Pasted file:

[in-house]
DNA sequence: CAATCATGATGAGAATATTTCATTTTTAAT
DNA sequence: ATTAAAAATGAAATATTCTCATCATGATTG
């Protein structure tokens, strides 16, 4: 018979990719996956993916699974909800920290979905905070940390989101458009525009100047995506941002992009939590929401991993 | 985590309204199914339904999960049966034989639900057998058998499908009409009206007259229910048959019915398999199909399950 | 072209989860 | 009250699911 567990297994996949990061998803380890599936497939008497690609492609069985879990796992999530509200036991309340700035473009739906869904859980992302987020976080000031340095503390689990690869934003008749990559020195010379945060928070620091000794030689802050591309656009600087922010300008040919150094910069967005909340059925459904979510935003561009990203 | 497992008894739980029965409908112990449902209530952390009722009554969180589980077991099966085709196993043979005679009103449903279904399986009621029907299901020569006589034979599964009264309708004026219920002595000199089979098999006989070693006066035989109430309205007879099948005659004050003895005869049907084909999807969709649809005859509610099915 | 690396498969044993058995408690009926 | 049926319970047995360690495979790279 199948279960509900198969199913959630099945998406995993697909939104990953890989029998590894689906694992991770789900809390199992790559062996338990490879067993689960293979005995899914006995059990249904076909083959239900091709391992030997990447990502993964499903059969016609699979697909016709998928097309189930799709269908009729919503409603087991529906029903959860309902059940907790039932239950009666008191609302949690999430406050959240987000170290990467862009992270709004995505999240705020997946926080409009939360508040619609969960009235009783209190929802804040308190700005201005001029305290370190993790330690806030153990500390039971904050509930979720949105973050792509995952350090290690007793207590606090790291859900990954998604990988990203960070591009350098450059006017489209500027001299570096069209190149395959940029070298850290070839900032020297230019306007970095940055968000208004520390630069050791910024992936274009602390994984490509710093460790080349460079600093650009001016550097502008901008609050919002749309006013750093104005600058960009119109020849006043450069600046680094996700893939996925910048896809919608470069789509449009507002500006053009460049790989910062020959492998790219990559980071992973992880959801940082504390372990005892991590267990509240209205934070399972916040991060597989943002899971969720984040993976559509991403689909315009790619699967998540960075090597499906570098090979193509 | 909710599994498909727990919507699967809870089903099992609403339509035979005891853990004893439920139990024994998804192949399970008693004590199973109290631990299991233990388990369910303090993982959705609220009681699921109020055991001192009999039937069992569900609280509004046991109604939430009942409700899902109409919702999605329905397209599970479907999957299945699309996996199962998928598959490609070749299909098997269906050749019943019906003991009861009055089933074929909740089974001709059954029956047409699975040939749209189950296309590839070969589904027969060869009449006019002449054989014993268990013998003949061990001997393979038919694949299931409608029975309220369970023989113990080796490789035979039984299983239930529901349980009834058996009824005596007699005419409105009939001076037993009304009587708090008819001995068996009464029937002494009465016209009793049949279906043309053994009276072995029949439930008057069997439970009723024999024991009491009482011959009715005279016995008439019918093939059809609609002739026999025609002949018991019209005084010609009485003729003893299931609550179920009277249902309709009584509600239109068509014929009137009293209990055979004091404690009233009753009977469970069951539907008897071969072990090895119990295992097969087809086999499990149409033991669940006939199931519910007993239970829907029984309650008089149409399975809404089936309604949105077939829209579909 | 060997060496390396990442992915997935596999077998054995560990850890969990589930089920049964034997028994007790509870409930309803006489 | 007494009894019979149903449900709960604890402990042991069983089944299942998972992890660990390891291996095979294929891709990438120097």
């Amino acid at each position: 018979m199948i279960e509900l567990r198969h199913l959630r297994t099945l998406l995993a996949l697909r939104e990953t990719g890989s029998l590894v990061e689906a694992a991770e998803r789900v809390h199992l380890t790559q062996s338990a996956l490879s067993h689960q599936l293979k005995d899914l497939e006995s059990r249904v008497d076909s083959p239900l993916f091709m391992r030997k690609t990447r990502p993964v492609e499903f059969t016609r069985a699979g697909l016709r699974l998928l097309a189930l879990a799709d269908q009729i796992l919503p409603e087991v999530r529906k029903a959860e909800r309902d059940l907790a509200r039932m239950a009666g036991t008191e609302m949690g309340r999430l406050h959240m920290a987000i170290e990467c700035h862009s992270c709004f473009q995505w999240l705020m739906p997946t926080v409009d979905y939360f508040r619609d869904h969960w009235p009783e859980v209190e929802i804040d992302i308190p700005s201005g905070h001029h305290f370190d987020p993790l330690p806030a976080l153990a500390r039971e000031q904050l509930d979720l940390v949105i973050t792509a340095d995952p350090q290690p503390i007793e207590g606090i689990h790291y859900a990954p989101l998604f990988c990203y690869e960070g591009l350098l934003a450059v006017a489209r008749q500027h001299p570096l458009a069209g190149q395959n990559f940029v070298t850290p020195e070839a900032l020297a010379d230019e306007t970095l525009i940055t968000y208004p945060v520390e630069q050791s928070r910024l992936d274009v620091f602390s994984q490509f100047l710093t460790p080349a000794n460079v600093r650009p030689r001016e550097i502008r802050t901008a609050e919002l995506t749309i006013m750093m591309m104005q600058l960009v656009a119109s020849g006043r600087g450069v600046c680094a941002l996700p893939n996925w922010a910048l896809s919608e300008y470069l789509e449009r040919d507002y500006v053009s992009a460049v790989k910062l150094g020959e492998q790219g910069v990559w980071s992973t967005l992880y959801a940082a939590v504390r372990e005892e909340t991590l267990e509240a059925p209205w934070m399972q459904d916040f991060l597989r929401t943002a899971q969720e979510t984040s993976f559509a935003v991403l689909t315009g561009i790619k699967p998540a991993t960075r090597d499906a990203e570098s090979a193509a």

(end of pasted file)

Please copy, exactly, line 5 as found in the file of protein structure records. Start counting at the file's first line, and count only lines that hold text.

């Amino acid at each position: 018979m199948i279960e509900l567990r198969h199913l959630r297994t099945l998406l995993a996949l697909r939104e990953t990719g890989s029998l590894v990061e689906a694992a991770e998803r789900v809390h199992l380890t790559q062996s338990a996956l490879s067993h689960q599936l293979k005995d899914l497939e006995s059990r249904v008497d076909s083959p239900l993916f091709m391992r030997k690609t990447r990502p993964v492609e499903f059969t016609r069985a699979g697909l016709r699974l998928l097309a189930l879990a799709d269908q009729i796992l919503p409603e087991v999530r529906k029903a959860e909800r309902d059940l907790a509200r039932m239950a009666g036991t008191e609302m949690g309340r999430l406050h959240m920290a987000i170290e990467c700035h862009s992270c709004f473009q995505w999240l705020m739906p997946t926080v409009d979905y939360f508040r619609d869904h969960w009235p009783e859980v209190e929802i804040d992302i308190p700005s201005g905070h001029h305290f370190d987020p993790l330690p806030a976080l153990a500390r039971e000031q904050l509930d979720l940390v949105i973050t792509a340095d995952p350090q290690p503390i007793e207590g606090i689990h790291y859900a990954p989101l998604f990988c990203y690869e960070g591009l350098l934003a450059v006017a489209r008749q500027h001299p570096l458009a069209g190149q395959n990559f940029v070298t850290p020195e070839a900032l020297a010379d230019e306007t970095l525009i940055t968000y208004p945060v520390e630069q050791s928070r910024l992936d274009v620091f602390s994984q490509f100047l710093t460790p080349a000794n460079v600093r650009p030689r001016e550097i502008r802050t901008a609050e919002l995506t749309i006013m750093m591309m104005q600058l960009v656009a119109s020849g006043r600087g450069v600046c680094a941002l996700p893939n996925w922010a910048l896809s919608e300008y470069l789509e449009r040919d507002y500006v053009s992009a460049v790989k910062l150094g020959e492998q790219g910069v990559w980071s992973t967005l992880y959801a940082a939590v504390r372990e005892e909340t991590l267990e509240a059925p209205w934070m399972q459904d916040f991060l597989r929401t943002a899971q969720e979510t984040s993976f559509a935003v991403l689909t315009g561009i790619k699967p998540a991993t960075r090597d499906a990203e570098s090979a193509a």